I wish I could tell you that the inspiration for our drive down the Pan-American highway was completely original–that one day we just decided to hit the road and keep driving south until we couldn’t any more.
Unfortunately, I can’t. The real story goes something like this: we were talking about buying two around-the-world plane tickets and taking a year off to travel. One day, Erica told me she had found a new travel blog — PanAm Notes. She explained how they were driving from the USA to the southern tip of Argentina. I remember my thoughts: “that’s possible? People are doing that!? How??” Incredulous. I knew we would have to do it.
Over the last year on the road, we’ve run into several Overlanders with similar stories. Whatever the original inspiration, once you start planning the logistics of a trip like this, it can quickly become overwhelming. While there are great guides for camping through the USA, Canada, and Mexico, there just aren’t many resources when you get to Central and South America.
Fortunately, bloggers have stepped into the void. PanAm Notes, Life Remotely, and dozens of other blogs have published the lists of places they camped during their trip. The problem was that the information was scattered around the web in dozens of locations and in dozens of formats. I decided to attempt to compile all the lists of campsites in Central and South America floating around the web into a single master list.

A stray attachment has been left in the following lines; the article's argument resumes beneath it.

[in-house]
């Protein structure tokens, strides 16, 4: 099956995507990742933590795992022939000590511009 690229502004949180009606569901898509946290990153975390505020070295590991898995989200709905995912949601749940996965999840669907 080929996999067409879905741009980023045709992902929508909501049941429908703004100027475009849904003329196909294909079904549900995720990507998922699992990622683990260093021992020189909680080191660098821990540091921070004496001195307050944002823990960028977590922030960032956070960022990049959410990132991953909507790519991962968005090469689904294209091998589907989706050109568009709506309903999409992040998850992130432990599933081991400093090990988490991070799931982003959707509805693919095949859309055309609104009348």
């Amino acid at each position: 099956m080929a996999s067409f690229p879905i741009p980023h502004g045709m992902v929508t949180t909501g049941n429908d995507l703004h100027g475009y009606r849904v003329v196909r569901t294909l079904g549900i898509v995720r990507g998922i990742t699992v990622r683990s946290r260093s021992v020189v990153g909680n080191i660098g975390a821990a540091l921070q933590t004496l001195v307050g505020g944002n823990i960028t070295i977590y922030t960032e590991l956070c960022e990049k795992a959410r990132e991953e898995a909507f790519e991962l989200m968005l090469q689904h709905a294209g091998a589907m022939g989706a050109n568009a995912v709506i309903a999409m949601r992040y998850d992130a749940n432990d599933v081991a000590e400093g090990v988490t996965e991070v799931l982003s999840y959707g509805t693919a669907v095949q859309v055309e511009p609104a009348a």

I announced my intentions on a Facebook group filled with other Overlanders. Almost immediately, there were volunteers offering to help (especially Jessica of Life Remotely). One thing lead to another, and soon the little project to merge several campsite lists into a master campsite list had become something much more:
- A full-fledged database filled with all the most recent camping lists that we had found on the web.
- An iPhone App that would allow you to find places in this database without requiring an internet connection.
- A way to record and add new places to the database on the iPhone, using the built in camera and GPS.
Although this launch is the culmination of a lot of hard work, in my mind we have just reached the starting line. And just as it takes a village to raise a child, I need your help in order to develop this simple website and iPhone App into a mature product.
What we have created so far is just a set of tools. Without a community using those tools and helping to improve those tools, it won’t reach it’s potential. If you are ready to join me on an adventure in developing some amazing software that helps you as an Overlander, here is my commitment to you:
- iOverlander will be free. To be clear: my goal with this project isn’t to make money–it’s to help and encourage other Overlanders. Unfortunately, it costs money to run iOverlander, so at some point, we will need to figure out how to cover those costs (advertising maybe?). Regardless, my commitment remains to do everything possible to keep the service free.
- I will take the technology in any direction that the community wants to take it. Sure, I’ve got opinions, but I don’t pretend that I know everything. Most of all, I know that what we create together will be better than what any of us could create individually.
- If there ever comes a time when I’m not able to continue development of iOverlander, I’ll be ready to hand it over to someone who is capable of continuing the effort.
Are you ready to help me turn iOverlander into something truly unique and wonderful? Let’s get started! Join me now over on iOverlander.com!